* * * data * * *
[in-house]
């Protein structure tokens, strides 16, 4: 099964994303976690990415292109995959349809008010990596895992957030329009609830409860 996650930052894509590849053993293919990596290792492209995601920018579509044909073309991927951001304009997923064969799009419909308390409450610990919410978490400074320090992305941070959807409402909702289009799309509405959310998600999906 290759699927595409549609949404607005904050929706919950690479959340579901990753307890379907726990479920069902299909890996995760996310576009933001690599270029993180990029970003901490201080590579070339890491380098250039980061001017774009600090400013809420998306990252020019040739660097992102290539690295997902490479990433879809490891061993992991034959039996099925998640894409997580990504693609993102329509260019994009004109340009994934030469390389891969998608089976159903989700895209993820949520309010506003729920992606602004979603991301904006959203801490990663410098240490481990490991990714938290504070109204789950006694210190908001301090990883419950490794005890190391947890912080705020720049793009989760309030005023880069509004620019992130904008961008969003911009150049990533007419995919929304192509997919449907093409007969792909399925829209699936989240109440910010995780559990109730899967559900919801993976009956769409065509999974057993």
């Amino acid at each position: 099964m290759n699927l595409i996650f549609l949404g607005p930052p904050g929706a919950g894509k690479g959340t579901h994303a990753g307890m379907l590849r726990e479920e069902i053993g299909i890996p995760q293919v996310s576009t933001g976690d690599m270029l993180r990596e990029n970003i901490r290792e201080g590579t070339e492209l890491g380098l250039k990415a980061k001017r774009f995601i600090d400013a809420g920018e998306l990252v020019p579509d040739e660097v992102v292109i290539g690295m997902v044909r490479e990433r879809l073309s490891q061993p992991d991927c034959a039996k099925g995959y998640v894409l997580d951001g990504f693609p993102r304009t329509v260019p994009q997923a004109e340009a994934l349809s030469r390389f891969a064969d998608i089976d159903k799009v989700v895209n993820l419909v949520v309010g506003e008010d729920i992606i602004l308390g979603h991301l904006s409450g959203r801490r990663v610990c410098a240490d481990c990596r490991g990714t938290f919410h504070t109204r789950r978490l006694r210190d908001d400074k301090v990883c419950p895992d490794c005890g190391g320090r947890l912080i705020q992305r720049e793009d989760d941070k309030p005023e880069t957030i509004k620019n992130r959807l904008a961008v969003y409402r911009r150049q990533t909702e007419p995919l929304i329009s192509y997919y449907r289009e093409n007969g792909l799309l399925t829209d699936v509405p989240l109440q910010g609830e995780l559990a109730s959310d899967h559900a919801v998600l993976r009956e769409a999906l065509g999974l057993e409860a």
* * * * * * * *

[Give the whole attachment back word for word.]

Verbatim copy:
[in-house]
């Protein structure tokens, strides 16, 4: 099964994303976690990415292109995959349809008010990596895992957030329009609830409860 996650930052894509590849053993293919990596290792492209995601920018579509044909073309991927951001304009997923064969799009419909308390409450610990919410978490400074320090992305941070959807409402909702289009799309509405959310998600999906 290759699927595409549609949404607005904050929706919950690479959340579901990753307890379907726990479920069902299909890996995760996310576009933001690599270029993180990029970003901490201080590579070339890491380098250039980061001017774009600090400013809420998306990252020019040739660097992102290539690295997902490479990433879809490891061993992991034959039996099925998640894409997580990504693609993102329509260019994009004109340009994934030469390389891969998608089976159903989700895209993820949520309010506003729920992606602004979603991301904006959203801490990663410098240490481990490991990714938290504070109204789950006694210190908001301090990883419950490794005890190391947890912080705020720049793009989760309030005023880069509004620019992130904008961008969003911009150049990533007419995919929304192509997919449907093409007969792909399925829209699936989240109440910010995780559990109730899967559900919801993976009956769409065509999974057993």
């Amino acid at each position: 099964m290759n699927l595409i996650f549609l949404g607005p930052p904050g929706a919950g894509k690479g959340t579901h994303a990753g307890m379907l590849r726990e479920e069902i053993g299909i890996p995760q293919v996310s576009t933001g976690d690599m270029l993180r990596e990029n970003i901490r290792e201080g590579t070339e492209l890491g380098l250039k990415a980061k001017r774009f995601i600090d400013a809420g920018e998306l990252v020019p579509d040739e660097v992102v292109i290539g690295m997902v044909r490479e990433r879809l073309s490891q061993p992991d991927c034959a039996k099925g995959y998640v894409l997580d951001g990504f693609p993102r304009t329509v260019p994009q997923a004109e340009a994934l349809s030469r390389f891969a064969d998608i089976d159903k799009v989700v895209n993820l419909v949520v309010g506003e008010d729920i992606i602004l308390g979603h991301l904006s409450g959203r801490r990663v610990c410098a240490d481990c990596r490991g990714t938290f919410h504070t109204r789950r978490l006694r210190d908001d400074k301090v990883c419950p895992d490794c005890g190391g320090r947890l912080i705020q992305r720049e793009d989760d941070k309030p005023e880069t957030i509004k620019n992130r959807l904008a961008v969003y409402r911009r150049q990533t909702e007419p995919l929304i329009s192509y997919y449907r289009e093409n007969g792909l799309l399925t829209d699936v509405p989240l109440q910010g609830e995780l559990a109730s959310d899967h559900a919801v998600l993976r009956e769409a999906l065509g999974l057993e409860a």